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CHAPTER 17 Multinational Financial Management

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Title: CHAPTER 17 Multinational Financial Management


1
CHAPTER 17 Multinational Financial Management
  • Multinational vs. domestic financial management
  • Exchange rates and trading in foreign exchange
  • International money and capital markets

2
What is a multinational corporation?
  • A corporation that operates in two or more
    countries.
  • Decision making within the corporation may be
    centralized in the home country, or may be
    decentralized across the countries the
    corporation does business in.

3
Why do firms expand into other countries?
  • To seek new markets.
  • To seek raw materials.
  • To seek new technology.
  • To seek production efficiency.
  • To avoid political and regulatory hurdles.
  • To diversify.
  • To retain customers.
  • To protect processes.

4
What factors distinguish multinational financial
management from domestic financial management?
  • Different currency denominations.
  • Political risk
  • Economic and legal ramifications.
  • Role of governments
  • Language and cultural differences.

5
Consider the following exchange rates
  • US to buy 1 unit
  • Japanese yen 0.009
  • Australian dollar 0.650
  • Are these currency prices direct or indirect
    quotations?
  • Since they are prices of foreign currencies
    expressed in dollars, they are direct quotations.

6
What is an indirect quotation?
  • The number of units of a foreign currency needed
    to purchase one U.S. dollar, or the reciprocal of
    a direct quotation.
  • Are you more likely to observe direct or indirect
    quotations?
  • Most exchange rates are stated in terms of an
    indirect quotation.
  • Except the British pound, which is usually in
    terms of a direct quotation.

7
Calculate the indirect quotations for yen and
Australian dollars
  • of units of foreign
  • currency per US
  • Japanese yen 111.11
  • Australian dollar 1.5385
  • Simply find the inverse of the direct quotations.

8
What is a cross rate?
  • The exchange rate between any two currencies.
    Cross rates are actually calculated on the basis
    of various currencies relative to the U.S.
    dollar.
  • Cross rate between Australian dollar and the
    Japanese yen.
  • Cross rate (Yen / US Dollar) x (US Dollar / A.
    Dollar)
  • 111.11 x 0.650
  • 72.22 Yen / A. Dollar
  • The inverse of this cross rate yields
  • 0.0138 A. Dollars / Yen

9
Orange juice project Setting the appropriate
price
  • A firm can produce a liter of orange juice and
    ship it to Japan for 1.75 per unit. If the firm
    wants a 50 markup on the project, what should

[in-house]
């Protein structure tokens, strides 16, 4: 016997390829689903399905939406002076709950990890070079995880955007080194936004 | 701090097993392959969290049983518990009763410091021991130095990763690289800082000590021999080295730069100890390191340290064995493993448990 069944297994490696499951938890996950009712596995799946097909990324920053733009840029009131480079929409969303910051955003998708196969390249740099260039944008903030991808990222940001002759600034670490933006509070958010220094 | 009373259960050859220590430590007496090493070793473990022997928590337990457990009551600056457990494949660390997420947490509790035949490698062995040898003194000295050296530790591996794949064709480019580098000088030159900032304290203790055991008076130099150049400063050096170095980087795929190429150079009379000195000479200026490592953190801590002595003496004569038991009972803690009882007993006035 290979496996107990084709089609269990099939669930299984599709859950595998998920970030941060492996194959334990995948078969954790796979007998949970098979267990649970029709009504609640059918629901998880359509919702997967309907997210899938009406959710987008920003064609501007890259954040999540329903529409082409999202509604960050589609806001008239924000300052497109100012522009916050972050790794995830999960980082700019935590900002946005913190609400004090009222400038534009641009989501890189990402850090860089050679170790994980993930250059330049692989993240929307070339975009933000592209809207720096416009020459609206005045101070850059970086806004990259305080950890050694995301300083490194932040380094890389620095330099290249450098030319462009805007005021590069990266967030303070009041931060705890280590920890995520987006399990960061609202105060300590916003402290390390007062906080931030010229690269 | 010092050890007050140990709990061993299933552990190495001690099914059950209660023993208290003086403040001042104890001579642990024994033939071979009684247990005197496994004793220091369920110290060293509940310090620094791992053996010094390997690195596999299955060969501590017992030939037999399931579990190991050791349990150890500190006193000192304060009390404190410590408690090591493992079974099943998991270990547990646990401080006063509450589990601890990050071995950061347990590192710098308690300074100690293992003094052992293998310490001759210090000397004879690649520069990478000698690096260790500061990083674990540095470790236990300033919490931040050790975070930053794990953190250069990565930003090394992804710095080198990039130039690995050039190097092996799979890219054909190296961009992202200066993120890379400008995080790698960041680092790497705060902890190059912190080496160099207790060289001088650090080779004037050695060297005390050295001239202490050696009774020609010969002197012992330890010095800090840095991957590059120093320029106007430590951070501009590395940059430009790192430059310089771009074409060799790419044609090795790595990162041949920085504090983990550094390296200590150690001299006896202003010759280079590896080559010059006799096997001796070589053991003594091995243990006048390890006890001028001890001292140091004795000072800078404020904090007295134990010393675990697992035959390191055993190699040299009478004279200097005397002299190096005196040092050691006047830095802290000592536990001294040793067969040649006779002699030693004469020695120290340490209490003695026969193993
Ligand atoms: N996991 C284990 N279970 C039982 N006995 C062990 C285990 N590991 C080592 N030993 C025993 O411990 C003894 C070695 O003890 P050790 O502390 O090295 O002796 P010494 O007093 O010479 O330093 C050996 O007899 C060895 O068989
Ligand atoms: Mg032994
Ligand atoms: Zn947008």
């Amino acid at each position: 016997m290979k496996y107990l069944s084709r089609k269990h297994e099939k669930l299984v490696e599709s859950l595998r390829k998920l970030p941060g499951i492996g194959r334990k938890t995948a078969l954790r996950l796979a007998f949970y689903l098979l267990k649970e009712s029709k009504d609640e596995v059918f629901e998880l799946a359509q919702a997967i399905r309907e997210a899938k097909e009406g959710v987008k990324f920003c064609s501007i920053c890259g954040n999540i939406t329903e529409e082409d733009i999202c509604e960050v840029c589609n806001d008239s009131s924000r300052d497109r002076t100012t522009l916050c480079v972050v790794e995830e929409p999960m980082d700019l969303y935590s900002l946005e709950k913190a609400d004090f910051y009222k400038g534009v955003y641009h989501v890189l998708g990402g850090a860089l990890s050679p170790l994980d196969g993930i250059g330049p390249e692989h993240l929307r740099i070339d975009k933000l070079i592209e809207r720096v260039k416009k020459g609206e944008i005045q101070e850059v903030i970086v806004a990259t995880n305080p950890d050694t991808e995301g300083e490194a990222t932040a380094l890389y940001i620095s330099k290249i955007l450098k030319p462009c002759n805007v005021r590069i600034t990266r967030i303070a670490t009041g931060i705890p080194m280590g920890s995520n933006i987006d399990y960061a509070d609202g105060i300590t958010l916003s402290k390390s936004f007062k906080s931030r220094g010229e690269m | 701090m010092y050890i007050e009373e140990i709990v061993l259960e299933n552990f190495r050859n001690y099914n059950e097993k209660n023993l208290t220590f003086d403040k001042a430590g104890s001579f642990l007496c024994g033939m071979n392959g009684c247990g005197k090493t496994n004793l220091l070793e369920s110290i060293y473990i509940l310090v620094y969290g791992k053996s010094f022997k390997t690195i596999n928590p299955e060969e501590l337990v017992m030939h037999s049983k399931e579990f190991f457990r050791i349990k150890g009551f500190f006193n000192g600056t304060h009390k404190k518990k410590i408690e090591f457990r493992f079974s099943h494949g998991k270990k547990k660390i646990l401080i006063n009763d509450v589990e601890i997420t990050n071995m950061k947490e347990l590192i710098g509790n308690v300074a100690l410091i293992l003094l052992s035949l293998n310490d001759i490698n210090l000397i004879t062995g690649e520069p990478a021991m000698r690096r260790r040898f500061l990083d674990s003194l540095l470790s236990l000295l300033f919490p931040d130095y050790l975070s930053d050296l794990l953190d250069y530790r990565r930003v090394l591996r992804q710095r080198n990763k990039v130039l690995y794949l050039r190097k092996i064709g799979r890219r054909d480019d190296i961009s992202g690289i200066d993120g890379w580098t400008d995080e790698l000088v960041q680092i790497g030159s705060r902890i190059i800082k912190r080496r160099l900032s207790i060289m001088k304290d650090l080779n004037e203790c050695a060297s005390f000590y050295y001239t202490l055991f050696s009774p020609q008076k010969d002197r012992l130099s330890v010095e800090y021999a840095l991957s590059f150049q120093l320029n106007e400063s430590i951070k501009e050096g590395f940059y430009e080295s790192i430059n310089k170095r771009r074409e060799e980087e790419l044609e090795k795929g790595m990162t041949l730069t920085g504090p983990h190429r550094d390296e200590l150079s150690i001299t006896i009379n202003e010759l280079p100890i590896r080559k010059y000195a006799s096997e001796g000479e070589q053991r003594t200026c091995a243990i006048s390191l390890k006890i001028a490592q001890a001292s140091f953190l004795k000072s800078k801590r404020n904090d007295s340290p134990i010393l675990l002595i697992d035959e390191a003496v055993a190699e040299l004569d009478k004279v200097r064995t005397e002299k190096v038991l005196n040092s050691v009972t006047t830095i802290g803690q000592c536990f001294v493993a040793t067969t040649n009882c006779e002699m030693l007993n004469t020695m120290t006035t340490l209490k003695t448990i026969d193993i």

the juice sell for in Japan?
  • Price (1.75)(1.50)(111.11 yen / )
  • 291.66 yen

10
Orange juice project Determining profitability
  • The product will cost 250 yen to produce and ship
    to Australia, where it can be sold for 6
    Australian dollars. What is the U.S. dollar
    profit on the sale?
  • Cost in A. dollars 250 yen (0.0138)
  • 3.45 A. dollars
  • A. dollar profit 6 3.45 2.55 A. dollars
  • U.S. dollar profit 2.55 / 1.5385 1.66

11
What is exchange rate risk?
  • The risk that the value of a cash flow in one
    currency translated to another currency will
    decline due to a change in exchange rates.
  • For example, in the last slide, a weakening
    Australian dollar (strengthening dollar) would
    lower the dollar profit.

12
International monetary system
  • The framework within which exchange rates are
    determined.
  • The blueprint for international trade and capital
    flows.
  • Exchange rate terminology
  • Spot vs. forward exchange rate
  • Fixed vs. floating exchange rate
  • Devaluation and revaluation
  • Depreciation and appreciation
  • Soft, or weak, currency

13
Floating monetary agreements
  • Freely floating
  • Exchange rate determined by the markets supply
    and demand for the currency. Governments may
    occasionally intervene and buy or sell their
    currency to stabilize fluctuations.
  • Managed floating
  • Significant government intervention manages the
    exchange rate by manipulating the currencys
    supply and demand. The target exchange rates are
    kept secret to prevent currency speculators from
    profiting from it.

14
Fixed monetary agreements
  • No local currency
  • The country uses either another countrys
    currency as its legal tender (like the U.S.
    dollar in Ecuador) or else belongs to a group of
    countries that share a currency (like the euro).
  • Currency board arrangement
  • The country technically has its own currency but
    commits to exchange it for a specified foreign
    currency at a fixed exchange rate (like Argentina
    before its January 2002 crisis).
  • Fixed peg arrangement
  • The country pegs its currency to another (or a
    basket of currencies) at a fixed rate. Slight
    fluctuations are okay, but the rate must stay